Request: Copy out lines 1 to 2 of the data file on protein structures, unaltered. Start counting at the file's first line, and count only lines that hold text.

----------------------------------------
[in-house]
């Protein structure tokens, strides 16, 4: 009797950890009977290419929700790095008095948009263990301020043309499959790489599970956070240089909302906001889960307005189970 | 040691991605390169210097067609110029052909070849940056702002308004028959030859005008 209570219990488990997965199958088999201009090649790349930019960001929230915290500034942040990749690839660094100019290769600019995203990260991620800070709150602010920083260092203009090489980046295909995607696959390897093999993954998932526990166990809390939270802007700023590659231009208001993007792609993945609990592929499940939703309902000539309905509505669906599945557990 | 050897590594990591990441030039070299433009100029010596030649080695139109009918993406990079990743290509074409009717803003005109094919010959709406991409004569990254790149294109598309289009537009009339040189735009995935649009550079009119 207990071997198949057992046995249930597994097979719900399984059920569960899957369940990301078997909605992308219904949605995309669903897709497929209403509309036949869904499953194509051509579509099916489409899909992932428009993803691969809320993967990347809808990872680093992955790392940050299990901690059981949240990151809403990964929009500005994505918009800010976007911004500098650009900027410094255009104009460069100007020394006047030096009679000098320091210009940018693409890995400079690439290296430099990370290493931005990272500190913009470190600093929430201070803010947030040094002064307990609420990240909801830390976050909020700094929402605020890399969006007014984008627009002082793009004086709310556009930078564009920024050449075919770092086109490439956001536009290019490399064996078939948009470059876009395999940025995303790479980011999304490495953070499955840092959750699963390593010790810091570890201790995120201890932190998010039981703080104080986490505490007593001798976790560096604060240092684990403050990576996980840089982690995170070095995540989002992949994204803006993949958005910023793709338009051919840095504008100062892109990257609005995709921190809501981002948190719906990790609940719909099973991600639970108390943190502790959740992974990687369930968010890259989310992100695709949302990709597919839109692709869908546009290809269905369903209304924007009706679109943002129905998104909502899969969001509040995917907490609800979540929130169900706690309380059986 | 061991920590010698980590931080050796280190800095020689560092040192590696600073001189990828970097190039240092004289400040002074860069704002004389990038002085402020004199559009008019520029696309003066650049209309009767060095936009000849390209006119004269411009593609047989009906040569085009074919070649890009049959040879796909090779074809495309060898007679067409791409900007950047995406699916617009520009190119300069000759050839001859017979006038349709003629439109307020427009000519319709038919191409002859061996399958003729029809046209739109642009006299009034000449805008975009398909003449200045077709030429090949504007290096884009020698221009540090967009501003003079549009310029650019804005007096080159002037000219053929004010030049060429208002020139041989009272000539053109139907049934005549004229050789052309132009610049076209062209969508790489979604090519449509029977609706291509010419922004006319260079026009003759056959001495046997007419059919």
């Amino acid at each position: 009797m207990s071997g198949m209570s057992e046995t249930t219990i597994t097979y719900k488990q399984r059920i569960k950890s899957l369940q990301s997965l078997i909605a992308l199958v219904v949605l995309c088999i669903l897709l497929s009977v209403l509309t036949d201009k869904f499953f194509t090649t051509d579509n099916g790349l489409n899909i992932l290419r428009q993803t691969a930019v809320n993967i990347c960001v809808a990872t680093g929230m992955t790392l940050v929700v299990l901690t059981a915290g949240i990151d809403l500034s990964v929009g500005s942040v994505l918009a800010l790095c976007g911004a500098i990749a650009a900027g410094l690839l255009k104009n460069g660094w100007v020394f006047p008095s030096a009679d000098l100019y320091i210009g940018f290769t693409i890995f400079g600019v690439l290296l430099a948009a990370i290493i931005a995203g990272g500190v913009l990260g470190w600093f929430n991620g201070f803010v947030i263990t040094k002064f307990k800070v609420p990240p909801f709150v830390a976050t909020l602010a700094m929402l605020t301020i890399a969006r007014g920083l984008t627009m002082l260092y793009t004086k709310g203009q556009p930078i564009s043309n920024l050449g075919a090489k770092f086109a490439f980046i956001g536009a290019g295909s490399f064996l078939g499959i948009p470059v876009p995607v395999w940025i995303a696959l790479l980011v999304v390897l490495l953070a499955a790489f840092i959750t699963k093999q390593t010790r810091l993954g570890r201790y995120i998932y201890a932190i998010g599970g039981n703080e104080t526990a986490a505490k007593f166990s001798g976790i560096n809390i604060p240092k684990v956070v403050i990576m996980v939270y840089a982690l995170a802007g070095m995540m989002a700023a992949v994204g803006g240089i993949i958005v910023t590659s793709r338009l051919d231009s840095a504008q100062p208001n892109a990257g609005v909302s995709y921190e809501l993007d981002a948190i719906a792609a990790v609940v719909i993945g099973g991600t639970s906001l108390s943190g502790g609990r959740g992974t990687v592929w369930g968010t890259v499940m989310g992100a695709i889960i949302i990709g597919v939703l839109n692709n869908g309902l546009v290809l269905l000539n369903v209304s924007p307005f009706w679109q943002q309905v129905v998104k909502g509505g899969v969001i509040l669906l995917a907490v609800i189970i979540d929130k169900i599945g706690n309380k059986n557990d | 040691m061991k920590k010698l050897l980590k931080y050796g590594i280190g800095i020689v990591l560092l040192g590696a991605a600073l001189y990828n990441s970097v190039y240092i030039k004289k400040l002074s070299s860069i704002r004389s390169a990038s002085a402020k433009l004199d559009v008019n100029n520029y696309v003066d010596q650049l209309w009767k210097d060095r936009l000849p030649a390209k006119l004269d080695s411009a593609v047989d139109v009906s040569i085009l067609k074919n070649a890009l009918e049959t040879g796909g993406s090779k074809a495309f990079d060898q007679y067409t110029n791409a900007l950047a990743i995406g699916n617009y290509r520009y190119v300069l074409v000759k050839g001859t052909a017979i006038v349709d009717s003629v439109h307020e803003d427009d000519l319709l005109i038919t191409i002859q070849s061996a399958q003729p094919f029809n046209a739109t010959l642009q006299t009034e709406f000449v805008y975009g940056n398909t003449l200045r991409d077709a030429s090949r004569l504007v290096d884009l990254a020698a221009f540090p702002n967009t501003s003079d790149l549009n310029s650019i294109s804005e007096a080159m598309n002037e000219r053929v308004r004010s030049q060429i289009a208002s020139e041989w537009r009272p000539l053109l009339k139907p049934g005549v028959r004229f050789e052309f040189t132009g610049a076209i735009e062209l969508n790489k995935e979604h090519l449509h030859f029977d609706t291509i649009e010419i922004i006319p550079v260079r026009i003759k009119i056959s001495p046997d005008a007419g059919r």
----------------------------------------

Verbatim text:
[in-house]
């Protein structure tokens, strides 16, 4: 009797950890009977290419929700790095008095948009263990301020043309499959790489599970956070240089909302906001889960307005189970 | 040691991605390169210097067609110029052909070849940056702002308004028959030859005008 209570219990488990997965199958088999201009090649790349930019960001929230915290500034942040990749690839660094100019290769600019995203990260991620800070709150602010920083260092203009090489980046295909995607696959390897093999993954998932526990166990809390939270802007700023590659231009208001993007792609993945609990592929499940939703309902000539309905509505669906599945557990 | 050897590594990591990441030039070299433009100029010596030649080695139109009918993406990079990743290509074409009717803003005109094919010959709406991409004569990254790149294109598309289009537009009339040189735009995935649009550079009119 207990071997198949057992046995249930597994097979719900399984059920569960899957369940990301078997909605992308219904949605995309669903897709497929209403509309036949869904499953194509051509579509099916489409899909992932428009993803691969809320993967990347809808990872680093992955790392940050299990901690059981949240990151809403990964929009500005994505918009800010976007911004500098650009900027410094255009104009460069100007020394006047030096009679000098320091210009940018693409890995400079690439290296430099990370290493931005990272500190913009470190600093929430201070803010947030040094002064307990609420990240909801830390976050909020700094929402605020890399969006007014984008627009002082793009004086709310556009930078564009920024050449075919770092086109490439956001536009290019490399064996078939948009470059876009395999940025995303790479980011999304490495953070499955840092959750699963390593010790810091570890201790995120201890932190998010039981703080104080986490505490007593001798976790560096604060240092684990403050990576996980840089982690995170070095995540989002992949994204803006993949958005910023793709338009051919840095504008100062892109990257609005995709921190809501981002948190719906990790609940719909099973991600639970108390943190502790959740992974990687369930968010890259989310992100695709949302990709597919839109692709869908546009290809269905369903209304924007009706679109943002129905998104909502899969969001509040995917907490609800979540929130169900706690309380059986 | 061991920590010698980590931080050796280190800095020689560092040192590696600073001189990828970097190039240092004289400040002074860069704002004389990038002085402020004199559009008019520029696309003066650049209309009767060095936009000849390209006119004269411009593609047989009906040569085009074919070649890009049959040879796909090779074809495309060898007679067409791409900007950047995406699916617009520009190119300069000759050839001859017979006038349709003629439109307020427009000519319709038919191409002859061996399958003729029809046209739109642009006299009034000449805008975009398909003449200045077709030429090949504007290096884009020698221009540090967009501003003079549009310029650019804005007096080159002037000219053929004010030049060429208002020139041989009272000539053109139907049934005549004229050789052309132009610049076209062209969508790489979604090519449509029977609706291509010419922004006319260079026009003759056959001495046997007419059919």